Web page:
Ad blocker interference detected!
Wikia is a free-to-use site that makes money from advertising. We have a modified experience for viewers using ad blockers
Wikia is not accessible if you’ve made further modifications. Remove the custom ad blocker rule(s) and the page will load as expected.
"This is a war to end all wars and to make the world safe for democracy." - Woodrow Wilson
"Only the dead have seen the end of war" - George Santayana _________________________________________________
Hello, gentlemen. Welcome to "Against the Dying of the Light", a timeline about an earlier WWI and the implications it has for the present-day. This timeline has multiple points of divergence, the earliest being Venezuela, before following with the Fashoda Incident and a fictional naval incident just off the coast of Sudan. For the uninitiated, the title is derived from line in Dylan Thomas' poem "Do not go gentle into that good night", and it reflects all the troubles the world will now endure and how we will rage against the dying of the light. Welcome to war...
War of 1895
Modern historians have no doubt that the Venezuelan Crisis of 1895 served as the trigger for the War of 1895 between the States, its Venezuelan ally and Britain, especially after the HMS Calypso, the HMS Sparta, the HMS Rocket, the HMS Surly, the HMS Magnificent and the HMS Repulse began to engage the USS Maine, the USS Texas, the USS New York, the USS Charleston and the USS Vesuvius, began a skirmish just a kilometer northwest of Georgetown at around 13:43 local time on the 24th of December of 1895. The battle lasted until 15:27 local time, with the HMS Calypso, the HMS Rocket, the HMS Surly, the USS New York and the USS Charleston sunk, the HMS Magnificent, USS Texas and USS Vesuvius taking heavy damage and the Royal Navy being forced to leave the area. After the skirmish, Venezula followed by an invasion of British Guiana via a notification by President Cleveland, while the Americans (with reinforcements) blockaded British Guiana. Of course, the Americans were not done there. Americans crossed the border into Canada, and heavy fighting began between the Royal Army and the US Army. By mid-1896, most of Canada fell to the Americans, while the Royal Army and Navy made a final stand in Newfoundland. Eventually, on the 3rd of August of 1896, the Treaty of Caracas was signed by the Venezuelan government, the States and Britain, which made Britain concede Canada to the States and British Guiana to be conceded to Venezuela. With this in consideration, it gave rise to not only a world power, but one that could challenge the British Empire.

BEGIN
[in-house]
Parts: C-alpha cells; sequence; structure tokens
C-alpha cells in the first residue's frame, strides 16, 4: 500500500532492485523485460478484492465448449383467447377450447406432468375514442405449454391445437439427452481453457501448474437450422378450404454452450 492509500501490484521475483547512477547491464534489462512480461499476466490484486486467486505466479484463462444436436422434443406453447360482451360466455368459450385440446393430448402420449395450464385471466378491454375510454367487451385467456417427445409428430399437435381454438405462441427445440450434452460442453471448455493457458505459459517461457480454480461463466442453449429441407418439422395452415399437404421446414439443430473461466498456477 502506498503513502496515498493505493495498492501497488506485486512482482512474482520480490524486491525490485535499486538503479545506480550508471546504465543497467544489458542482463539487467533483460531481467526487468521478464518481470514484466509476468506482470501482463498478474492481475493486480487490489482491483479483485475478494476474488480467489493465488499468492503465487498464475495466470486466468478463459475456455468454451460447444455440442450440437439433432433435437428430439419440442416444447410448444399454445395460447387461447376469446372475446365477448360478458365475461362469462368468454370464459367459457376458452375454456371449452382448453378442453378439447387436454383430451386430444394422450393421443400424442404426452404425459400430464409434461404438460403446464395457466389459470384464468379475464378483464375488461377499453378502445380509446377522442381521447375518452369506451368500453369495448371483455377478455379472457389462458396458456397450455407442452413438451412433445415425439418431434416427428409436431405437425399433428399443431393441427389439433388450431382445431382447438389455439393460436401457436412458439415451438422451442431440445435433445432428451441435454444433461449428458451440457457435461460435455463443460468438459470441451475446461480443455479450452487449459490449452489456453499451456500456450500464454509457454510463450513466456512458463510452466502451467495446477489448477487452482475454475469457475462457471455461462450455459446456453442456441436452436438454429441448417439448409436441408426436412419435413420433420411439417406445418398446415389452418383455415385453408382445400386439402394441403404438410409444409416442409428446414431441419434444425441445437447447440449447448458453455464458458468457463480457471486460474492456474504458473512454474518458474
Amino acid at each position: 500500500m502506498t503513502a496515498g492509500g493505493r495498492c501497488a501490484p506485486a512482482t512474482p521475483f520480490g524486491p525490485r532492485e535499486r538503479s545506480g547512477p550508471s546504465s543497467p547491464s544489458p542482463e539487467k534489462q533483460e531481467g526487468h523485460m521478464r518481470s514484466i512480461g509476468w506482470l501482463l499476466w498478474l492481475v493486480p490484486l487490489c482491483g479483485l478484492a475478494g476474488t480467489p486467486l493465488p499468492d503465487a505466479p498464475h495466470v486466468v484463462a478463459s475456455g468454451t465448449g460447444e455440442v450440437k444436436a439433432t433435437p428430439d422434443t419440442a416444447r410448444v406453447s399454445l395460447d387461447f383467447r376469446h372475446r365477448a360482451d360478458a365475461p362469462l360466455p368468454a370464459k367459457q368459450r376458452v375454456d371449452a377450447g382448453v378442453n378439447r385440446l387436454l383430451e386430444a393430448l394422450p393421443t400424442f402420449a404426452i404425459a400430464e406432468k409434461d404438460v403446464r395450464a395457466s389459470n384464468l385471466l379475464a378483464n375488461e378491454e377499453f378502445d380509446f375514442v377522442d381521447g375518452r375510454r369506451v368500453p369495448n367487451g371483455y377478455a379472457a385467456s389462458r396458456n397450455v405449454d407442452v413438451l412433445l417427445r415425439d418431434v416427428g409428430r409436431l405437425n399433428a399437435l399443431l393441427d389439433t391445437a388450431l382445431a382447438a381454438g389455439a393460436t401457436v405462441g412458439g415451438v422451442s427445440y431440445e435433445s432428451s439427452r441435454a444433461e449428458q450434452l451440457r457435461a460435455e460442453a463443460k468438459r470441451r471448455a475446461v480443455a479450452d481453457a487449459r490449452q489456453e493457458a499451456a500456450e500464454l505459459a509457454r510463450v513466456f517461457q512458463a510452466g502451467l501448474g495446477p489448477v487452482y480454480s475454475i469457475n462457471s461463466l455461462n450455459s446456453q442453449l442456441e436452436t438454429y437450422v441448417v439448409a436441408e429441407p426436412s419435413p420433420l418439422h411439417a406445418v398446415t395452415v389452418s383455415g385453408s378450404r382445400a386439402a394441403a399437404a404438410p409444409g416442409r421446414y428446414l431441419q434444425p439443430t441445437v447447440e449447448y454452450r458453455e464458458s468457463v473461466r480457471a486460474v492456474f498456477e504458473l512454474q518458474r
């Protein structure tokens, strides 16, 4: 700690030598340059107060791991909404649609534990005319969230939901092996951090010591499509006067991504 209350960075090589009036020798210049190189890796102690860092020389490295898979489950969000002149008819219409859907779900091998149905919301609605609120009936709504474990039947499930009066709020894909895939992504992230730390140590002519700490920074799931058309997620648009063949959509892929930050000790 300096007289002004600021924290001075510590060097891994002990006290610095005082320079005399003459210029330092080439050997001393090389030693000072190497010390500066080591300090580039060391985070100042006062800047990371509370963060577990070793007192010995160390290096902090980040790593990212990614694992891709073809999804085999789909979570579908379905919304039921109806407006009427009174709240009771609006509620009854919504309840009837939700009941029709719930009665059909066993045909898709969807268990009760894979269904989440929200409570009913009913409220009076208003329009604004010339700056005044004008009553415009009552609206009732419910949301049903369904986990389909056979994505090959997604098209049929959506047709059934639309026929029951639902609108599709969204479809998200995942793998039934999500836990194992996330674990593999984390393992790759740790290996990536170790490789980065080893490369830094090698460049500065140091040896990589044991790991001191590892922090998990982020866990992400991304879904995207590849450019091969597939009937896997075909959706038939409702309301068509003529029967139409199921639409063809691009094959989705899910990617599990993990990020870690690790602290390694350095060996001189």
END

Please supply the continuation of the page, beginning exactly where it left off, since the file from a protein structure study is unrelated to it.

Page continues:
The Outbreak of War
While Britain lost Canada and British Guiana, it had other problems, one of them being France. Though the two nations have sought to better diplomatic relations for decades, the Fashoda and Suez Incidents destroyed any hopes of an alliance between France and Britain, and eventually triggered the First Great War, back then called simply as the Great War. The Fashoda Incident was the incident that brought them both to the brink, but it was the Suez Incident that pushed them over. The French battleship Gaulois and the HMS Royal Sovereign exchanged shots, and the Iéna sunk to the bottom of the Red Sea, with no survivors. When news reached the two sides, the peace died and war began. It did not take long for the war to spread out of control and soon, the world unraveled. The Royal Navy won that skirmish, but the First Great War had begun....